“Nothing in nature is that even; man is the inventor of straight edges.”
— Stephen King
It’s only in the daylight when we see our waterway playgrounds with wonder and magic. Our favorite lakes offer us that nostalgic serenity we recall from our summers as youths. We look to the bends in wild rivers, leading us on to either the rumble of rapids or floating lazily in the sun. And who doesn’t love a day by the sea while watching those mighty waves crash against the shore?
Yes, yes, we will take ease near the water in light of day, where are our imaginations and our innermost fears are not exploited by the sun.
Yet it’s in the night when those comforting waters and whimsical shorelines can turn foreboding. With each whisper of sound or shadow in the moonlight, our perceptions of uncertainty, dread, and fear can bewitch us.
In Algernon Blackwood’s The Willows, a novella about an adventurous canoe trip down the River Danube, it’s the night that turns frightful when the mysterious forces emerge from within the forest creating disturbing sounds and bizarre shadows.
“I felt of dread was no ordinary ghostly fear,” the narrator tells us, “It was infinitely greater, stranger, and seemed to arise from some dim ancestral sense of terror more profoundly disturbing than anything I had known or dreamed of. We had “strayed,” as the Swede put it, into some region or some set of conditions where the risks were great, yet unintelligible to us; where the frontiers of some unknown world lay close about us.”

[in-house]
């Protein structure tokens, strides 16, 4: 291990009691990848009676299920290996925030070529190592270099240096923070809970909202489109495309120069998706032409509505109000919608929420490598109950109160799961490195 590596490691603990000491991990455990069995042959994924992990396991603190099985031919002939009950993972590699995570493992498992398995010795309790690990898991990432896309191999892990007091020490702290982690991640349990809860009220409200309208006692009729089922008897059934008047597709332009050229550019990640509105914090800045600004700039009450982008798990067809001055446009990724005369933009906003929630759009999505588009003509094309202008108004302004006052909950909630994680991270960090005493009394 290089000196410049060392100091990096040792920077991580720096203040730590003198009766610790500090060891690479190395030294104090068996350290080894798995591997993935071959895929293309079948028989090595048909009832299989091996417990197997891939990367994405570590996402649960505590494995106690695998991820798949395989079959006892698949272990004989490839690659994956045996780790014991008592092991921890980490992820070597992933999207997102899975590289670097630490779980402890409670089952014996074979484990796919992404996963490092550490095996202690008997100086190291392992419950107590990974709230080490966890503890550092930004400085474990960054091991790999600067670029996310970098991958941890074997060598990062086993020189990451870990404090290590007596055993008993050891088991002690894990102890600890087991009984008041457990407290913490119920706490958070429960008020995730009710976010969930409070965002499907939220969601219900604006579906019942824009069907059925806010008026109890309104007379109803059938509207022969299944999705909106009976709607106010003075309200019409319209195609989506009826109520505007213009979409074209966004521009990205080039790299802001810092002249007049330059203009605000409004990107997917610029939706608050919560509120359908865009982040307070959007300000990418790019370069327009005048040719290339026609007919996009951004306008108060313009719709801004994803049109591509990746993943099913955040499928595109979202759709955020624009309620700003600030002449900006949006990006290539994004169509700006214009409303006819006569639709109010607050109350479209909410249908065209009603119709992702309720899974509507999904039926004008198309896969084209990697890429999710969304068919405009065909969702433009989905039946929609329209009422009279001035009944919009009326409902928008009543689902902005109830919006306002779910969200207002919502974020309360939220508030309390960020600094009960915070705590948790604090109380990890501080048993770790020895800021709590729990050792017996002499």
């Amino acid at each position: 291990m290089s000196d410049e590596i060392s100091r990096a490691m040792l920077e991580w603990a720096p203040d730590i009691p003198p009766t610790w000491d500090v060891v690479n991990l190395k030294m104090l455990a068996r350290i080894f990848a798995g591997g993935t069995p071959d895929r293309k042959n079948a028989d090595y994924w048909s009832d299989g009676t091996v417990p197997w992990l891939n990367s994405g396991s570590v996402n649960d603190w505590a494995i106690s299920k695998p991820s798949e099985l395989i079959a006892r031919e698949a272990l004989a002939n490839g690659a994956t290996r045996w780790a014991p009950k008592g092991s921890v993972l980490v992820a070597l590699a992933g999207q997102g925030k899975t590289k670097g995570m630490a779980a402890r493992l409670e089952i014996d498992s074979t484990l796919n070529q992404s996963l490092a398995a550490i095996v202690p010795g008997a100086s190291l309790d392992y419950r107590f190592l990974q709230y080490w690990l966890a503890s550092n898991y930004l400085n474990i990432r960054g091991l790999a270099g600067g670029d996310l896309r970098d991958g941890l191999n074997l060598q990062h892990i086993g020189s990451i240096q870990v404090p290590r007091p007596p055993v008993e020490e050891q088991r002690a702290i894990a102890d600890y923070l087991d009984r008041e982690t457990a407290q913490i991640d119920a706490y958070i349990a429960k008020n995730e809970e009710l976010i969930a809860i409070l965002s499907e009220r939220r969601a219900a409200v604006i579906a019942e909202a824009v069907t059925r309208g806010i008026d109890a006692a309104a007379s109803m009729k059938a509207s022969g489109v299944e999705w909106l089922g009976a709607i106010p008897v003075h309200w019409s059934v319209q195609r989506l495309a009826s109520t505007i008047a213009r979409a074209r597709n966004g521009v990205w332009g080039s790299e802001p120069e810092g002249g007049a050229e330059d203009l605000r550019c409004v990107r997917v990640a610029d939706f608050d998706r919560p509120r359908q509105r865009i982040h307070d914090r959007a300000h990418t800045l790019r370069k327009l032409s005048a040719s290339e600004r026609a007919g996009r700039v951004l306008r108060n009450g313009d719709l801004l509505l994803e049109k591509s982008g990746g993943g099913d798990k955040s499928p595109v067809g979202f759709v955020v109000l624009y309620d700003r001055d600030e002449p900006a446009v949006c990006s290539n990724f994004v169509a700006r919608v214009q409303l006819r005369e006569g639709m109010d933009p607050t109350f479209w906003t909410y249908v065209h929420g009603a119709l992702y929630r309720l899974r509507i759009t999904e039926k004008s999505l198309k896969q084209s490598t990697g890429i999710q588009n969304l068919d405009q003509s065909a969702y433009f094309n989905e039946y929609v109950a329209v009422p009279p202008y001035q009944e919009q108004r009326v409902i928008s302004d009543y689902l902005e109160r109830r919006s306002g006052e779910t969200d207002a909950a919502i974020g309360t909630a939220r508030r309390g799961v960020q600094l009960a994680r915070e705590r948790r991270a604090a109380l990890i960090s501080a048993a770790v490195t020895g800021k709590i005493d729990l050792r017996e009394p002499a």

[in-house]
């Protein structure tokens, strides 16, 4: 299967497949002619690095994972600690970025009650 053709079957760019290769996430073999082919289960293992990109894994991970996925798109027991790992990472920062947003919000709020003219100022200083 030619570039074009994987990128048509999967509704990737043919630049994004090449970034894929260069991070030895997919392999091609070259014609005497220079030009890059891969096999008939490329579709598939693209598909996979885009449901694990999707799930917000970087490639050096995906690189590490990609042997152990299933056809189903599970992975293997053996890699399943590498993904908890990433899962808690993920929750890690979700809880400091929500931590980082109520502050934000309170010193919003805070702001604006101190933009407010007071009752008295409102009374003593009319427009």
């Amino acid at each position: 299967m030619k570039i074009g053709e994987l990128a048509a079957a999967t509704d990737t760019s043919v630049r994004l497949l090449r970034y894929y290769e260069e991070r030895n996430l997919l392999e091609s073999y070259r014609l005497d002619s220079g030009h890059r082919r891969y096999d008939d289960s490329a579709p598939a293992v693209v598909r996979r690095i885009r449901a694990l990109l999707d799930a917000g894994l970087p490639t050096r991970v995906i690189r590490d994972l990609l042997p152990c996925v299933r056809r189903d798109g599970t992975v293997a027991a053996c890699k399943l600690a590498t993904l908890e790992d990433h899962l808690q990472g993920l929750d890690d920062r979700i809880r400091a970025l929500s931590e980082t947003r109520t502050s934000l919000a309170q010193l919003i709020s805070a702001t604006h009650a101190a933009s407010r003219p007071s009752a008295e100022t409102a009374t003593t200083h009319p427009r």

So what’s out there enshrouded in or along the watery brink? Is it a ghostly presence from the past? A spirit wandering lost or a phantom bent on destruction.
Or is it just a concoction of some old scary tales meant to make us cringe and look over shoulders in apprehension on a cool October night. What do you believe?
So whether you’re daring or doubtful here are few of our nation’s haunted waters you might want to paddle (if you’ve got the nerve), this Halloween or anytime, for your opportunity to see a ghost.
Seguin Island Lighthouse, Maine
Coastal and Great Lakes lighthouses are filled with rich histories of triumph and tragedy. Stories from these desolated posts have shown both amazing courage as well as madness and murder. Due to the latter, it’s no wonder so many lighthouses are considered haunted.
The Seguin Island Lighthouse located off the southern coast of Georgetown, Maine is no exception.
Commissioned by George Washington in 1795, the lighthouse was rebuilt in 1819, replacing its original wooden tower with stone and then again in 1857 this time installing a bright powerful Fresnel lens into its tower on top of a rocky speck of land about two miles out to sea.